Moving a Verbascum, Great Mullein?

Discussion in 'NEW Gardeners !' started by Barders, Nov 24, 2019.

  1. Barders

    Barders Gardener

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    Good morning :spinning:

    We have inherited a Verbascum, Great Mullein, in our garden (house bought last year). There is only one but it is huge! Although the flowers and leaves are dead, the main stem is still solid.

    It's in a really awkward place and I would like to move it now, so I can put some bulbs in for the spring.

    I have Googled moving them, but can't find anything. Do I just cut the stem, dig up the bulb and move it? Or should I do something else before moving it please?

    Although it isn't really to our taste, it is unusual, so it would be a shame if I manage to kill it, but I do need to move it.

    Any advice would be most welcome, many thanks in advance. :love30: Lynne
     
  2. Perki

    Perki Super Gardener

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    Some verbascums are biennial or short lived perennial so it could be dead. But yes cut the stem down and dig it up and replant in a nice sunny area with free draining soil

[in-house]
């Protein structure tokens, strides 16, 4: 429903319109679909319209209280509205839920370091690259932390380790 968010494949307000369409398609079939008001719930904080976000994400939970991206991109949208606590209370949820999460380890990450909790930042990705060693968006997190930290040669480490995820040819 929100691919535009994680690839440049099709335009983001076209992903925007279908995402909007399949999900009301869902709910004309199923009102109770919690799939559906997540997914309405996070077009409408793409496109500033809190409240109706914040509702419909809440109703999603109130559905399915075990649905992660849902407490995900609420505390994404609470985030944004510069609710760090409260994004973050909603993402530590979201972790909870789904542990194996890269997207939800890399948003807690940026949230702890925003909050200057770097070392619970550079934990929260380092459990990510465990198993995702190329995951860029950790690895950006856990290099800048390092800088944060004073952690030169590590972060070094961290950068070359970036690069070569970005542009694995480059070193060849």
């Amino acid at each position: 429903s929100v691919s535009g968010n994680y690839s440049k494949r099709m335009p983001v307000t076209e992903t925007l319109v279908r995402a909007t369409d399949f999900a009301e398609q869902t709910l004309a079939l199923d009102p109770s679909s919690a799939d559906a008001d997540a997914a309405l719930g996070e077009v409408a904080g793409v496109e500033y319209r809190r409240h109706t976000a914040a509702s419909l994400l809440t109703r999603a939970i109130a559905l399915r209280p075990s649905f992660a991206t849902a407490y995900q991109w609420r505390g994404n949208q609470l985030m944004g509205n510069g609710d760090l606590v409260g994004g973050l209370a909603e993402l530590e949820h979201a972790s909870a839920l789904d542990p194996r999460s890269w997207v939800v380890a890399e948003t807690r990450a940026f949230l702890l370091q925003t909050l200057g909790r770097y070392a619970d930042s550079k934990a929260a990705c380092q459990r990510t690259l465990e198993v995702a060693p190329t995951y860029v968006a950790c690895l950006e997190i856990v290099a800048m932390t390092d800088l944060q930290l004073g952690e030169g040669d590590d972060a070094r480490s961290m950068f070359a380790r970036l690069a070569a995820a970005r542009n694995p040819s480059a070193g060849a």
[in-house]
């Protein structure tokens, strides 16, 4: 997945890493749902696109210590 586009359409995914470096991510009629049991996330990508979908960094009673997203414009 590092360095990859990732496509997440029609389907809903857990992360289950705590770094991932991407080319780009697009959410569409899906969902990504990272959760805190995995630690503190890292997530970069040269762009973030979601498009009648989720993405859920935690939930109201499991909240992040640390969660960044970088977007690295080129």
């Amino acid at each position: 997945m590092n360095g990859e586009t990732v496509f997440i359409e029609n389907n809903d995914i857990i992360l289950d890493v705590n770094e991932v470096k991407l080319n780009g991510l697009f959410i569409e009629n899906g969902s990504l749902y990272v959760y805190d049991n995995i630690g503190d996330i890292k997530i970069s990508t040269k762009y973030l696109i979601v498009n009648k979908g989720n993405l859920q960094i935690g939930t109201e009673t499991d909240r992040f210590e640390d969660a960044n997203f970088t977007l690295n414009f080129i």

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    • shiney

      shiney President, Grumpy Old Men's Club Staff Member

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      Just a note: it doesn't have a bulb but has roots. So you will need to dig deep enough to get the roots out.

      The plant attracts the Mullein moth which lays its eggs on the plant. These turn into an attractive black and yellow caterpillar that feast on the leaves. It can take some years for the moth to develop from the caterpillar. Some moths lay their eggs on Buddleia if there's no Verbascum around so if you have found them on a buddleia in your garden they will prefer the Verbascum.

      We keep a few of the Geat Mullein plants in our garden and the moth much prefers those to all the other Mulleins in our garden. That keeps the others clear of being chewed up. :blue thumb:
       
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      • pete

        pete Growing a bit of this and a bit of that....

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        I tend to think it might be dead if it's the common one with felt like leaves and yellow flowers.

        I've only successfully moved these when pretty small, they have a taproot and hate disturbance.
         
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        • Barders

          Barders Gardener

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          Thank you Perky, I will find a good spot for it. :SUNsmile:
           
        • Barders

          Barders Gardener